poster join the fighting merchant marineThousands of active and retired mariners, Navy, and Coast Guardsmen were pressed into duty to serve as administrators and instructors in the U.S. Maritime Service. They believed then, and still believe today, they joined a uniformed, armed service! Many of these were cheated out of service and retirement time. [They are still seeking veteran status from the Air Force Secretary. The USMS was an official U.S. Government organization, while the WASPs and most of the other groups who received veteran status were either under contract to the Government or unofficial organizations. WASP instructors and women who failed the training program received veteran status.]

The USMS took over 250,000 raw recruits and turned them into fighting mariners. They taught them operation of anti-aircraft guns and cannon. They taught navigation, engine operation and maintenance, and deck operations aboard training vessels that operated in hazardous waters subject to mines and attack by German and Japanese submarines.

The United States Maritime Service trained men for the U.S. Merchant Marine, and U.S. Army Transport Service to transport supplies and personnel in the largest fleet of freighters, tankers, and transports in history to bases all over the world for U.S. and Allied forces. Men at the fronts depend on this important service for bombs, gasoline, shells, ammunition, food, guns, vehicles, planes, medicine, and other materials for warfare.

The ships of the U.S. Merchant Marine and U.S. Army Transport Service were on the frontline as soon as they left their docks and harbors. The enemy mined some harbors, and submarines and raiders waited for their prey outside of the harbors, especially on the East and Gulf coasts of the United States.

Lindell Jenkins

When the huge Sheepshead Bay Training Station, in Brooklyn, N.Y., was opened in 1942 President Franklin D. Roosevelt sent his personal greetings,
"It is with a feeling of great pride that I send my heartiest congratulations and best wishes to the officers and men of the new U. S. Maritime Service Training Station at Sheepshead Bay, New York. Ten thousand apprentice seamen in training at one station is a magnificent achievement, and the entire country joins me in wishing you every success and in paying tribute to you men of the Merchant Marine who are so gallantly working and fighting side by side with our Army and Navy to defend the way of life which is so dear to us all." [emphasis added]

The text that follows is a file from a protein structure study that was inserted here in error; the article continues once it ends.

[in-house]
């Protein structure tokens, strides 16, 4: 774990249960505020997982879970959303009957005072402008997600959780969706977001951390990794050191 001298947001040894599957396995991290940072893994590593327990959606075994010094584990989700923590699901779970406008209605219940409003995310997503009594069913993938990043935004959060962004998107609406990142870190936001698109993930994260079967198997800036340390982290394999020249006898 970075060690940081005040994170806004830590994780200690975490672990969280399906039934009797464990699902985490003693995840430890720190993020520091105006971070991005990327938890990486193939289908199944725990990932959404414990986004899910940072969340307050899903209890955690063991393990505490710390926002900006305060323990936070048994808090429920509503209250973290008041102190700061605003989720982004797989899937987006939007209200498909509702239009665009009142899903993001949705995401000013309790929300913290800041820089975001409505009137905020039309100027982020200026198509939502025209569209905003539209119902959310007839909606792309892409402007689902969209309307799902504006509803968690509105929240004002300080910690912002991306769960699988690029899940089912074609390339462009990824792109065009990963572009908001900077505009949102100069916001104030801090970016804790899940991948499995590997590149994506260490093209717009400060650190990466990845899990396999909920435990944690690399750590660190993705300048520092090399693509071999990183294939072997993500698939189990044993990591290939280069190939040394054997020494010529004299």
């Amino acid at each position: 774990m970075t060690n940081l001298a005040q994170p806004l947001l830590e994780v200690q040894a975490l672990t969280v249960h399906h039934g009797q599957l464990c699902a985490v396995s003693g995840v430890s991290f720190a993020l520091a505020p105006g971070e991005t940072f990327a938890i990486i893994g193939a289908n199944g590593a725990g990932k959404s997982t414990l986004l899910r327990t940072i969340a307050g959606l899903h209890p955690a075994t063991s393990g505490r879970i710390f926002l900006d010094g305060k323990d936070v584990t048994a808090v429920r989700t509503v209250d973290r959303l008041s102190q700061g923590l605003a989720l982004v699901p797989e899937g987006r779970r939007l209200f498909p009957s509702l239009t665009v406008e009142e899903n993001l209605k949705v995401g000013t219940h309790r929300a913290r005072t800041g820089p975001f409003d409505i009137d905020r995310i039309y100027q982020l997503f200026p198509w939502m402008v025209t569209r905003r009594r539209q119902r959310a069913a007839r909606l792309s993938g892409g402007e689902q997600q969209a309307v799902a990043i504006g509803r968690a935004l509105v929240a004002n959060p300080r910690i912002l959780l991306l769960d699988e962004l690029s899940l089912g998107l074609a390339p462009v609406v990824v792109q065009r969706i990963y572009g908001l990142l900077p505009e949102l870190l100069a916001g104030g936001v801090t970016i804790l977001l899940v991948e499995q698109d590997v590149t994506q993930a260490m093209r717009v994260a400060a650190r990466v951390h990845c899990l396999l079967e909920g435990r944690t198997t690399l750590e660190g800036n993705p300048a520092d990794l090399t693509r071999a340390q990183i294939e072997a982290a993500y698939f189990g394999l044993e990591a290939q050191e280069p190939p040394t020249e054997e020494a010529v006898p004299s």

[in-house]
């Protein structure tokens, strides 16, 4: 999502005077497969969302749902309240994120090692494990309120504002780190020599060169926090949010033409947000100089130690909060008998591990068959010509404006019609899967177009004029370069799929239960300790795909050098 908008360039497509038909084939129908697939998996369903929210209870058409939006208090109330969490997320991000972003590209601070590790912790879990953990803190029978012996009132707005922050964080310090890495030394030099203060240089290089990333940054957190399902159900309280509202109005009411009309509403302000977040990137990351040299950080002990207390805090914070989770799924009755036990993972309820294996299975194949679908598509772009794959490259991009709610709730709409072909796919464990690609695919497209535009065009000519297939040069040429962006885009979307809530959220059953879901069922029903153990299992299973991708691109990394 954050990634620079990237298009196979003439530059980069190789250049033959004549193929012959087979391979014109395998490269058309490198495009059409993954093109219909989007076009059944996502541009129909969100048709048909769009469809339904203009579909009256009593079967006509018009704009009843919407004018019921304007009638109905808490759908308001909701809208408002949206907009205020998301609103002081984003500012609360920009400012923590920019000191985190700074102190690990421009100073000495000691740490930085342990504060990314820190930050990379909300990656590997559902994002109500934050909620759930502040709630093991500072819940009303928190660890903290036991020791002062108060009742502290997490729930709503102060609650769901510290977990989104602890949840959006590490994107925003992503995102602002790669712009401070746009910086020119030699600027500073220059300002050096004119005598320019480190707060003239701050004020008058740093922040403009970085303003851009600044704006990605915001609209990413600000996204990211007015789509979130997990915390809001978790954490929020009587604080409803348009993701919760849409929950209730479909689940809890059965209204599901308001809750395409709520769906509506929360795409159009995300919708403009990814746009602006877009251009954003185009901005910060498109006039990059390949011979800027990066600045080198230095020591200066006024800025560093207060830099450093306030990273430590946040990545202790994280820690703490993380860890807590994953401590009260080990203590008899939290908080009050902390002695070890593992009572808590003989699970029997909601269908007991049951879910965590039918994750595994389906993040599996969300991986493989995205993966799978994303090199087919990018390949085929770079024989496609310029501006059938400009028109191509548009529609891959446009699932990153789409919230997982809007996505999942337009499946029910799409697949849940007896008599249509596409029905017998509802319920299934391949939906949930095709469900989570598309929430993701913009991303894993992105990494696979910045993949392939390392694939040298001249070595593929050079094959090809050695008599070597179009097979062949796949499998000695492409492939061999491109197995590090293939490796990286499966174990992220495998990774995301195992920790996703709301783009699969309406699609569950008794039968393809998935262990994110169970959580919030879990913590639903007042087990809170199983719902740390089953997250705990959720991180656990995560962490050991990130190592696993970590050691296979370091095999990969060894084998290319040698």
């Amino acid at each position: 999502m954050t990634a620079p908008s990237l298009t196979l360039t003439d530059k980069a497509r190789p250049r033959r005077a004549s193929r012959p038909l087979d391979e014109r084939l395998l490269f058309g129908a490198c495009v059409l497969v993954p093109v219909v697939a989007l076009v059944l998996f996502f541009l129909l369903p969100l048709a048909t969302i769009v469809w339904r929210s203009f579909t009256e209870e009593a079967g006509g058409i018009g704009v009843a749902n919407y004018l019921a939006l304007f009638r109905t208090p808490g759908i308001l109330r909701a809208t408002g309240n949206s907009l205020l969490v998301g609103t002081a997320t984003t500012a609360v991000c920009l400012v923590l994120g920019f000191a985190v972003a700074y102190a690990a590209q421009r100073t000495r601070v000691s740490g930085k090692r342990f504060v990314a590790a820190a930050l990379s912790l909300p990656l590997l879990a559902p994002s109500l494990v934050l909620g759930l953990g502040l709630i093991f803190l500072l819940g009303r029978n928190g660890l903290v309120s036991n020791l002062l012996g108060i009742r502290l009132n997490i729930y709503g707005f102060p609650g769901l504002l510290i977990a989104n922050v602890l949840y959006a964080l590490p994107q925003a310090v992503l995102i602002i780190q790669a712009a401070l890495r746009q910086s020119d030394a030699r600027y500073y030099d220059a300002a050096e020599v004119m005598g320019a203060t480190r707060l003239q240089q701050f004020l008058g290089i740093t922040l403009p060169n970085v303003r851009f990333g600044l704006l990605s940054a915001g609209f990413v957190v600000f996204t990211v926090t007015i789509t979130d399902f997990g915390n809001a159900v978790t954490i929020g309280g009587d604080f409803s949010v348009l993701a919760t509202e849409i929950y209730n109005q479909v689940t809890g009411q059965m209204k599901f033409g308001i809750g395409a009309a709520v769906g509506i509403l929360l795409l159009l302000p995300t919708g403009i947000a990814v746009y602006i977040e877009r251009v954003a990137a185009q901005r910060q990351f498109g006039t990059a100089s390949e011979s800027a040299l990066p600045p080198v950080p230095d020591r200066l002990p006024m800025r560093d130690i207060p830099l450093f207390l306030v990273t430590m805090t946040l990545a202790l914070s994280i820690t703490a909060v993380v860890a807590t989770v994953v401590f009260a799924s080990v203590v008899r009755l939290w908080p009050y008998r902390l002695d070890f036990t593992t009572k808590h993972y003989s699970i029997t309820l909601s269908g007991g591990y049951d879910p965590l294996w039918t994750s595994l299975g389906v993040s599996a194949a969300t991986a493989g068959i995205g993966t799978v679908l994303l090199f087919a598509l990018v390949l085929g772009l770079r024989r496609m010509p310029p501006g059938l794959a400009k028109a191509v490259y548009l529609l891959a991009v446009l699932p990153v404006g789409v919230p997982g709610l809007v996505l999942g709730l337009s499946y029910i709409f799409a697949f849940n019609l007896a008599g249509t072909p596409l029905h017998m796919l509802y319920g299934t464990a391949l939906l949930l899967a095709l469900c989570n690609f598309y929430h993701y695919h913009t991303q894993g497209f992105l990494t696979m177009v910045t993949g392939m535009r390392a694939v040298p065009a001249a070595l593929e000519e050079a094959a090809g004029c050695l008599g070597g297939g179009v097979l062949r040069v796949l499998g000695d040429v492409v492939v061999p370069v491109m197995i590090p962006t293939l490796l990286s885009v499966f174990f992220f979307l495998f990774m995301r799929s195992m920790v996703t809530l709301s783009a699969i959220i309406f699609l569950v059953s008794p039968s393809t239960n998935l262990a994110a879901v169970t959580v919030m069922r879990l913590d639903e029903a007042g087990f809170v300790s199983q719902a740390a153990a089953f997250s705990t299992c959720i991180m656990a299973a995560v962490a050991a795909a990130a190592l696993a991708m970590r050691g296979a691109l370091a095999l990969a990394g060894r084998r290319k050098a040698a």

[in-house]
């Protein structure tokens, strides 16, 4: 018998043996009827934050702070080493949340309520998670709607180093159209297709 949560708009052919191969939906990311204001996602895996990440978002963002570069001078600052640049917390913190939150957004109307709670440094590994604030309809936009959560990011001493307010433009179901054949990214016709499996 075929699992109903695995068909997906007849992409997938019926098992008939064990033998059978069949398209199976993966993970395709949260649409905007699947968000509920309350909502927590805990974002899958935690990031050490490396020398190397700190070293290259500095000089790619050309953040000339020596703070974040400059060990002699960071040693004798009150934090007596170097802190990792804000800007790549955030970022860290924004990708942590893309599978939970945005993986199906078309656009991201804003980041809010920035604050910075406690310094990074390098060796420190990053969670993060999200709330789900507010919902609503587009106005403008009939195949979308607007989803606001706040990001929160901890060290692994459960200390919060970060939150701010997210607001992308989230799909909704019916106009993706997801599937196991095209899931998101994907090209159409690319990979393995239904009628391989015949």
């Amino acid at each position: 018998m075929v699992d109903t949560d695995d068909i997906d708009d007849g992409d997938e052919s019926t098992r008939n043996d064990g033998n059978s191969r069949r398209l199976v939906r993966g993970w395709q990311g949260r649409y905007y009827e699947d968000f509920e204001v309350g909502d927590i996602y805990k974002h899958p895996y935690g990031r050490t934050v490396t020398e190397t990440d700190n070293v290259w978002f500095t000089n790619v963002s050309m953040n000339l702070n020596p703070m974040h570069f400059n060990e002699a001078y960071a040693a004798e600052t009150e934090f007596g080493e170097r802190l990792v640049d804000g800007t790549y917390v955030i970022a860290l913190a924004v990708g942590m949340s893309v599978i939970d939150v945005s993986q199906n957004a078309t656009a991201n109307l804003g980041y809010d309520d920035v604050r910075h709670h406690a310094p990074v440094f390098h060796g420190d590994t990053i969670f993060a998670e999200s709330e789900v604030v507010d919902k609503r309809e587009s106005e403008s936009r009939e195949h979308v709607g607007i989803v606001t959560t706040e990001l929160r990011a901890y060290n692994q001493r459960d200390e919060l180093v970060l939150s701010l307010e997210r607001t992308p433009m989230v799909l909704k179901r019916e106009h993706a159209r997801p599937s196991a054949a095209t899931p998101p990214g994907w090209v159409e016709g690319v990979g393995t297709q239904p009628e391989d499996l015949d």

Roosevelt Praises Maritime Service, New York Times, December 13, 1942

The photo (above), taken in 1943, shows Lindell Jenkins [1925-2000] of Texas, at age 17, in his U.S. Maritime Service uniform.

U. S. Navy Air Transport flew approximately 250 USMS personnel each month between Miami, Fla., and Panama Canal Zone. War Shipping Administration Press Release

"Self-improvement is the Patriotic Duty of Every Merchant Seaman" stated the War Shipping Administration in a pamphlet encouraging mariners to take Upgrade courses at U.S. Maritime Service schools.

The USMS Training Bases were disbanded in 1954, the servicemen sent home with a "release from duty" to be all but forgotten by the country they served. Today federal agencies act as if the branch never even existed. The U.S. Maritime Service disappeared in the dust bins of the National Archives. [The U.S. Merchant Marine Academy and the State Maritime Academies are still part of the U.S. Maritime Service.]

U. S. Maritime Service Insignia

Outline of USMS Training Program

U. S. Maritime Service Oath of Office

U.S. Maritime Service to Accept 16 Year Olds for Training

Gunnery Training and Duties of Mariners

Hospital Corpsman Training

Heaving Line Excerpts

Official Song of The U.S. Maritime Service

Answer Man at U.S. Maritime Service Enrolling Office

List of U.S. Maritime Service Enrolling Offices, 1944

Walt Disney Merchant Marine Emblem

Number of Mariners Trained by War Shipping Administration

Life Aboard the Training Ship American Mariner

 United States Maritime Service dog tag

Attention, John C. Zimmerman: 
Your U.S. Maritime Service Dog Tag was found in an Akron, Ohio backyard. Identify yourself by giving us date and location of USMS training.

e-mail: usmm.org @ comcast.net